Among the 74 cases of confirmed influenza or ILI during 2013–2014 and 2014–2015, 30 (41%) seroconverted (fourfold increase from pre to post vaccination HAI titer) to vaccine strain A/H1N1/California/pdm2009 and 34 (46%) seroconverted to vaccine strain A/H3N2/Texas/50/2012. For these same 74 participants, 70% reached a seroprotective titer (26–35 day post vaccination HAI titer 40) for A/H1N1/California/pdm2009 and 80% reached a seroprotective titer for A/H3N2/Texas/50/2012. However, no differences were observed in seroprotective or seroconversion rates based on BMI (Table 3 and Figures 1a and b).

Table 3 Obesity was not associated with seroconversion and seroprotection levels in participants with confirmed influenza and ILI

During the 2014–2015 influenza season, the H3N2 vaccine strain was a poor match for the circulating strain.23 Therefore, for the 43 cases of laboratory confirmed influenza or ILI during 2014–2015, we measured HAI titers pre and post vaccination against the circulating influenza A/H3N2/Switzerland/9715293/2013 strain. Seroconversion for this strain occurred in 19 (44%) participants, and seroprotection was present in 30 (70%) participants. Again, no differences were observed based on BMI (Table 3 and Figure 1c). Higher, alternative cutoffs for seroprotection levels of HAIs at 80, 160 and 320 were also determined, and no differences were observed based on BMI (Table 3).

Laboratory confirmed influenza and ILI compared with non-illness reporting matched controls

All 74 participants with either laboratory confirmed or ILI were matched with non-illness reporting participants and their demographics are shown in Supplementary Table S1. There were no differences in pre or post HAI titers for the vaccine strains A/California/H1N1/pdm2009 (Figure 1d) and A/Texas/H3N2/50/2012 (Figure 1e) or for the circulating 2015 influenza strain A/H3N2/Switzerland/9715293/2013 (Figure 1f) between participants reporting ILI and their non-reporting matched controls. Similarly, there was no difference in HAI (Figures 1g–h) or MN influenza titers (Figures 1j–k) between participants with laboratory confirmed influenza and their matched, uninfected controls.


The first influenza pandemic of the twenty-first century resulted in identifying obesity as an independent risk factor for increased severity from infection with influenza A/pH1H1/2009.8 Since that time, obesity has also been identified as a risk factor for seasonal and emerging influenza strains. This is highly significant, in that obesity levels in the US population are at epidemic proportions, with 37% of adults overall obese11 and even higher rates in non-Hispanic blacks (48%).21 Obesity rates worldwide have doubled since 1980 and currently 13% of the world’s adult population is obese,12 leaving a large number of obese adults in the USA and worldwide at significant risk for infection with influenza virus.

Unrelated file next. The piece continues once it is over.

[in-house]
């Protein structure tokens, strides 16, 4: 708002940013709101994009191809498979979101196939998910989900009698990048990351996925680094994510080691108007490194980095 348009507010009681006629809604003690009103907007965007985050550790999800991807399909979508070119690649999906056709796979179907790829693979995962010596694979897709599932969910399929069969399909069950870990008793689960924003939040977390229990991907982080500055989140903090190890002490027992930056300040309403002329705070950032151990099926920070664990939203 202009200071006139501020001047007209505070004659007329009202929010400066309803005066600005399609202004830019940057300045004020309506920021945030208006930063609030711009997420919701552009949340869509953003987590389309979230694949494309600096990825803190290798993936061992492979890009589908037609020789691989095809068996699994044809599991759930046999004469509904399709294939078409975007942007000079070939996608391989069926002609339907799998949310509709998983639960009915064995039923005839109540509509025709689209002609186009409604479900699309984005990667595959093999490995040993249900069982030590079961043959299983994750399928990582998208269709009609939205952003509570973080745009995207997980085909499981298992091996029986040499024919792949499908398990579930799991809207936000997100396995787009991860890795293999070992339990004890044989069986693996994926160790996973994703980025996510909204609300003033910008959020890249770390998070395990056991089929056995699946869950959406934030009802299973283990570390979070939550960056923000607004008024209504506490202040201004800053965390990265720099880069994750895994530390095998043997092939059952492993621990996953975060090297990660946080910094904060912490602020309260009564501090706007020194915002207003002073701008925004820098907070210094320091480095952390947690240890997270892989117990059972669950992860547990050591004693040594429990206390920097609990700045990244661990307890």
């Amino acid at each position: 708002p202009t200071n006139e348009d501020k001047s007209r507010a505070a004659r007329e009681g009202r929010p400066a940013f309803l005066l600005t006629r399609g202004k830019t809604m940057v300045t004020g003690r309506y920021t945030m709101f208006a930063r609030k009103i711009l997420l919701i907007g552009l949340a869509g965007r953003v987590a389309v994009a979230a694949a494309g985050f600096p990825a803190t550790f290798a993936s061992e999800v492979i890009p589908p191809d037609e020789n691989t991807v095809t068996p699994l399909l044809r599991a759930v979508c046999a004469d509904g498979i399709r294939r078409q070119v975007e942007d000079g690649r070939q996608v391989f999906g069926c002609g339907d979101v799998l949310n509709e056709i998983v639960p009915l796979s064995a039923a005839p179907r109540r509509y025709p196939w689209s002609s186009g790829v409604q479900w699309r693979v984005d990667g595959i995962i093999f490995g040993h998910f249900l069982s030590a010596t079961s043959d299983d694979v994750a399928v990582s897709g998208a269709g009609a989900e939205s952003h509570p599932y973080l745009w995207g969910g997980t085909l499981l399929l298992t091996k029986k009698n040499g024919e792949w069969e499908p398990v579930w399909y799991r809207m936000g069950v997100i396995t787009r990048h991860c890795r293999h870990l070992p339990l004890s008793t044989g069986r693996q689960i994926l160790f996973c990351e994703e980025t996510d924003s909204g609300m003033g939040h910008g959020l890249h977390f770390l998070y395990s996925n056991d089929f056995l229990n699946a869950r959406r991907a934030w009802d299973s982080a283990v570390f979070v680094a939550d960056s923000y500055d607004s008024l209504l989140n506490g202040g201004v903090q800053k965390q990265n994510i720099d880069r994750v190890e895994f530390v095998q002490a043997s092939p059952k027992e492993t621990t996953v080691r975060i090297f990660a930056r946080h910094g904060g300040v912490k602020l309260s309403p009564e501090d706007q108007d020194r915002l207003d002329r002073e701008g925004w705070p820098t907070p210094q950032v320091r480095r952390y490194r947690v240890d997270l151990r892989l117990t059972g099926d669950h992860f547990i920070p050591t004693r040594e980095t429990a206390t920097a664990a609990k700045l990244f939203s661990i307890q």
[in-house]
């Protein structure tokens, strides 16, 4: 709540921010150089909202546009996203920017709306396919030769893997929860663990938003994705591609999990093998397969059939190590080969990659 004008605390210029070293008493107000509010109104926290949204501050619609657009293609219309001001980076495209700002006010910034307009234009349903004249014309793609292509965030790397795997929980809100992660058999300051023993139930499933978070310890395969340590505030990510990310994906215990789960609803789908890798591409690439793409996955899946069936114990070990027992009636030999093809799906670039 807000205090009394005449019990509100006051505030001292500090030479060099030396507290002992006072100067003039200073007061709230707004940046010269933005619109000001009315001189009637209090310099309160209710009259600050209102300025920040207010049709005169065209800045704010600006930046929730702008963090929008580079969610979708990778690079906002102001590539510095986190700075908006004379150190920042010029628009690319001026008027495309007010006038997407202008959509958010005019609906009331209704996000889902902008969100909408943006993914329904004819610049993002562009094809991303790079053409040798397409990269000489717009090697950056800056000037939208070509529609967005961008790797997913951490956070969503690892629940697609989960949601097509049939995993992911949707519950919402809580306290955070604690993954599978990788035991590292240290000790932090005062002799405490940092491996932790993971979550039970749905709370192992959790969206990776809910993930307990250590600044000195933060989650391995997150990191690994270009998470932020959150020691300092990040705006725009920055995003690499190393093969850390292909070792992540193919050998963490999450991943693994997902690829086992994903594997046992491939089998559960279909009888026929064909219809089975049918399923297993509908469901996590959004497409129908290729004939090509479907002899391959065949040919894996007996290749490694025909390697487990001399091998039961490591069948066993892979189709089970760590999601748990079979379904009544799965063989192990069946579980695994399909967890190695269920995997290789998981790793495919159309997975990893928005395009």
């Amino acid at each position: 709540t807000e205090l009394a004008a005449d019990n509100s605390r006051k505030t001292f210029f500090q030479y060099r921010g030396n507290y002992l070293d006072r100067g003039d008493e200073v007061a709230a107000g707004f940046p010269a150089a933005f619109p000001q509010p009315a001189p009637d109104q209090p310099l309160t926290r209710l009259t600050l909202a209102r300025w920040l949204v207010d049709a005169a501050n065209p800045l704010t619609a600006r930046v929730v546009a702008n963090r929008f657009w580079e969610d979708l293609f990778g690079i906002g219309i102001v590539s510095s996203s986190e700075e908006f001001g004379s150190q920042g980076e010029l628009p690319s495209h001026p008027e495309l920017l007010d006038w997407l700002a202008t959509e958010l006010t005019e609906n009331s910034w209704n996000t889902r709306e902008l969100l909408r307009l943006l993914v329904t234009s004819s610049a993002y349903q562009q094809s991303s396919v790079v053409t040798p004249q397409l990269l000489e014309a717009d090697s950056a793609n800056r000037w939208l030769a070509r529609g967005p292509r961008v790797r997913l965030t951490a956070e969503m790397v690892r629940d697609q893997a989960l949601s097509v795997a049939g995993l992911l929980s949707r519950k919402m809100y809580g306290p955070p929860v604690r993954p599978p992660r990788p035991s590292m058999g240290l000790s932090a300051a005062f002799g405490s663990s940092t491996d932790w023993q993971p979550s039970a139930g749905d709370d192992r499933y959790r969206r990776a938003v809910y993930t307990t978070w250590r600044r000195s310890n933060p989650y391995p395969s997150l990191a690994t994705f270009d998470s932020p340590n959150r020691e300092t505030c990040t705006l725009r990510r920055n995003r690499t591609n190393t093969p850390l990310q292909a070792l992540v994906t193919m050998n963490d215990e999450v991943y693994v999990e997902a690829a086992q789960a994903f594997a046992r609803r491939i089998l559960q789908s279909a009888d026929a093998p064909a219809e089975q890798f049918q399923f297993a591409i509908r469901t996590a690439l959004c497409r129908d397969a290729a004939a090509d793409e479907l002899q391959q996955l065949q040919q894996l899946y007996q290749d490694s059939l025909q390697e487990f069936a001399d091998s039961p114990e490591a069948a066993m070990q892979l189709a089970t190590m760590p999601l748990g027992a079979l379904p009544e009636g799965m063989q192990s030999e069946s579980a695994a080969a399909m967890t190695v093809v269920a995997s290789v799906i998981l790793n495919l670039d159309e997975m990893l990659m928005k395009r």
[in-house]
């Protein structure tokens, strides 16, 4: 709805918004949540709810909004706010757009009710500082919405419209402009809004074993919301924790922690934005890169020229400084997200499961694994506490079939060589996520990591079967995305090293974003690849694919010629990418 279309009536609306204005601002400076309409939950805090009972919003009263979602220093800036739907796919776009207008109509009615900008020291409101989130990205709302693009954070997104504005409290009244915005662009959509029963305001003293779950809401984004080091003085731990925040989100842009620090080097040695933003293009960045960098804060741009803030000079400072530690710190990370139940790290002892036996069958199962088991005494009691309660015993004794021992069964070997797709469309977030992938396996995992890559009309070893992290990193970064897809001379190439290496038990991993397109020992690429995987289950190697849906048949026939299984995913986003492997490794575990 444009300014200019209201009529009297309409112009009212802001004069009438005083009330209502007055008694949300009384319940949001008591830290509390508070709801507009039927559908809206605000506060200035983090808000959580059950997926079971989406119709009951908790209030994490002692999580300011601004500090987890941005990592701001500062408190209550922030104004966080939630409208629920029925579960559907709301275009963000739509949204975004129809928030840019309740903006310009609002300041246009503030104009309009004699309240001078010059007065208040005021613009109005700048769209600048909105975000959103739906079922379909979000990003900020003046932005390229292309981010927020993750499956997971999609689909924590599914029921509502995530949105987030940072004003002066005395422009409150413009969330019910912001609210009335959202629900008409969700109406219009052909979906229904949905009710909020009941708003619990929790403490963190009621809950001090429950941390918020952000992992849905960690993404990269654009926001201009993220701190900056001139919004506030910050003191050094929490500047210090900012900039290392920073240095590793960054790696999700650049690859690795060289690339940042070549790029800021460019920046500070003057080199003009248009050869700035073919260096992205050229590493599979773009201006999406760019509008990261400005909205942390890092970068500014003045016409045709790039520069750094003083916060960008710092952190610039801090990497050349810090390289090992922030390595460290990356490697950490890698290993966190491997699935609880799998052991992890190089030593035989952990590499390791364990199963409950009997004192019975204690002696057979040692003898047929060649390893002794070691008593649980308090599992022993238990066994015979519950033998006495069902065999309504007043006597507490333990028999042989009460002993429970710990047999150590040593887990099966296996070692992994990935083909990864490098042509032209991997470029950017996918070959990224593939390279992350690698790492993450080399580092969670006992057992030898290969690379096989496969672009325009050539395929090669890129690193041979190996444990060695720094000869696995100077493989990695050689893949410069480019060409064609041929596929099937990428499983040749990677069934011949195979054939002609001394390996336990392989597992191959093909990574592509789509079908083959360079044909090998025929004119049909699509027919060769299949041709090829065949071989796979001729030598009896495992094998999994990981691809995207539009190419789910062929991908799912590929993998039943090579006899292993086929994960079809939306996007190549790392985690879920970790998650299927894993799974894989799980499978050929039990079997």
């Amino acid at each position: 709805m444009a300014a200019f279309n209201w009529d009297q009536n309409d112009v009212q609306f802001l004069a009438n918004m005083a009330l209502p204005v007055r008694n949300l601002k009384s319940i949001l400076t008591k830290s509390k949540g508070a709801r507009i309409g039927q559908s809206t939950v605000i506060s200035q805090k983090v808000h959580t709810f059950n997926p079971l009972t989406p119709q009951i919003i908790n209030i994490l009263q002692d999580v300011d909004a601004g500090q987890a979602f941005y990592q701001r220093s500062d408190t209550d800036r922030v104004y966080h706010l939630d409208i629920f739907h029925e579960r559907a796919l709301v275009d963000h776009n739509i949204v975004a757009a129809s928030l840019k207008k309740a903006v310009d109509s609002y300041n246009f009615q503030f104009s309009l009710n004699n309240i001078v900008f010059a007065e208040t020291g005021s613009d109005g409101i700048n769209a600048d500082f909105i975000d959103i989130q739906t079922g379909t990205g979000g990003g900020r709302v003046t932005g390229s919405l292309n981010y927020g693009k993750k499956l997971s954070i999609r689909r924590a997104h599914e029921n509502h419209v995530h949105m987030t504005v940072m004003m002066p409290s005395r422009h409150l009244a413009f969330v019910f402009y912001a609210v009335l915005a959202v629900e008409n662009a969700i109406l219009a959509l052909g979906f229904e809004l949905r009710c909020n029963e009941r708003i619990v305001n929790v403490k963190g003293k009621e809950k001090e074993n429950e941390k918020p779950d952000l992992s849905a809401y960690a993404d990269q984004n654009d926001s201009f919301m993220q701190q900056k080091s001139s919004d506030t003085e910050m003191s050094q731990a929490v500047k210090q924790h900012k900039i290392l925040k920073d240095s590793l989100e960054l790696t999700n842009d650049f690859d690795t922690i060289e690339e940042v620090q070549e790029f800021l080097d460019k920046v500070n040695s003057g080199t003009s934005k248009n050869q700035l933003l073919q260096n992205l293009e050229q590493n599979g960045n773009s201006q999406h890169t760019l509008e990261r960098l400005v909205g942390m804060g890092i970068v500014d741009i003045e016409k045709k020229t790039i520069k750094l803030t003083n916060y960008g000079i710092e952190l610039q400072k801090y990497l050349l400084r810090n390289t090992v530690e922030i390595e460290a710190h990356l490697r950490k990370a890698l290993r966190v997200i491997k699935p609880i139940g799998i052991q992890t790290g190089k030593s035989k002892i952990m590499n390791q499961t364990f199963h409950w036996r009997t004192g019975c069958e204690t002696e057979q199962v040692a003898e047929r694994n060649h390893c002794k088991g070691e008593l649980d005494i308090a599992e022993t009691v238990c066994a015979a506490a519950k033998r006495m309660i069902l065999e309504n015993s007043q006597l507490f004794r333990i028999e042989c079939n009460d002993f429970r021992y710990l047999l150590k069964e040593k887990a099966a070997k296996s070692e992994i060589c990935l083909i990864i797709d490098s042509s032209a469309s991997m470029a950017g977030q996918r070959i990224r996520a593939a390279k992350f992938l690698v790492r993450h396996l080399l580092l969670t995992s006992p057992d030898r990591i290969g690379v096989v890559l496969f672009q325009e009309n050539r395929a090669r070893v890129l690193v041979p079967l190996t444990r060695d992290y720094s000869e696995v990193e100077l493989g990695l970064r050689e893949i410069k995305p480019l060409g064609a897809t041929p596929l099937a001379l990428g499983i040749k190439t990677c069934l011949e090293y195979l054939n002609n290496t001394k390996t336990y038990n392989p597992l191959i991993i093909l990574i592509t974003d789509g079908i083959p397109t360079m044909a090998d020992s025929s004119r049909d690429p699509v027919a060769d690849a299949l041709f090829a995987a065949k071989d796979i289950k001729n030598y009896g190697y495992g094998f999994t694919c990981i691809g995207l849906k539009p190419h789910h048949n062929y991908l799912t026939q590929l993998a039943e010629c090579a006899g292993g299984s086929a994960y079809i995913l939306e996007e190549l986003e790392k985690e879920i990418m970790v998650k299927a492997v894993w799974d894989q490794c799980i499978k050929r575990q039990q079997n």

Influenza vaccination represents the best method of protection from infection with influenza virus. Several studies have suggested that overweight and obesity impairs vaccine response to several pathogens. For example, non-responders to hepatitis B vaccination are overrepresented in obese adults,24 while tetanus toxoid response in overweight children is similarly impaired.25 A recent review on the association of obesity with vaccine responses points to a number of studies that demonstrate diminished vaccine-induced immune responses in both obese adults and children.26 We have also documented impaired vaccine-specific T-cell responses in influenza vaccinated obese adults,27 and a waning serological response one year post vaccination.28 Despite the growing number of studies implicating obesity in poor responses to vaccination, and specifically influenza vaccination, a key question remains unanswered: in obesity and healthy weight, does vaccination offer the same protection from influenza and ILI?

Here, for the first time, we demonstrate that obese adult recipients of IIV3 have two times greater incidence of influenza and/or ILI despite being vaccinated. One obvious hypothesis for the increase in influenza and ILI in obese adult participants is a failure to seroconvert or reach seroprotective levels of antibody. Serological responses to influenza vaccination are typically assessed as seroprotection, defined as an HAI titer of 40 or greater post vaccination, or seroconversion, defined as a 4-fold or greater increase in HAI from prevaccination titer to post vaccination titer. However, we found that the increased susceptibility to influenza and ILI in the obese adults was not associated with a failure to reach a seroprotective titer or to seroconvert. Indeed, we found no statistical differences in serological responses to vaccine between healthy weight and obese vaccinated adults. For the H1N1 strain, 36% of healthy weight adults seroconverted compared with 43% of obese adults. Similarly, seroconversion rates to the H3N2 vaccine strain were 43% of healthy weight adults and 50% of obese adults. When using the commonly defined seroprotective HAI titer of 40, more than 70% of the healthy weight and obese participants reached this HAI level.

The presence of a 'seroprotective' level of antibody against influenza A strains demonstrates that, despite the vaccine inducing this correlate of protection, the obese adults were still 2 × more likely to develop influenza and ILI. This lack of protection, even with a seroprotective antibody titer, has also been observed in elderly adults29 and children,16 where a higher HAI definition as a correlate of protection has been proposed. Our data, however, do not suggest an elevated definition is protective for obese adults. Raising the seroprotective cutoff level to 80, 160 and 320 still failed to differentiate healthy weight adults from obese adults.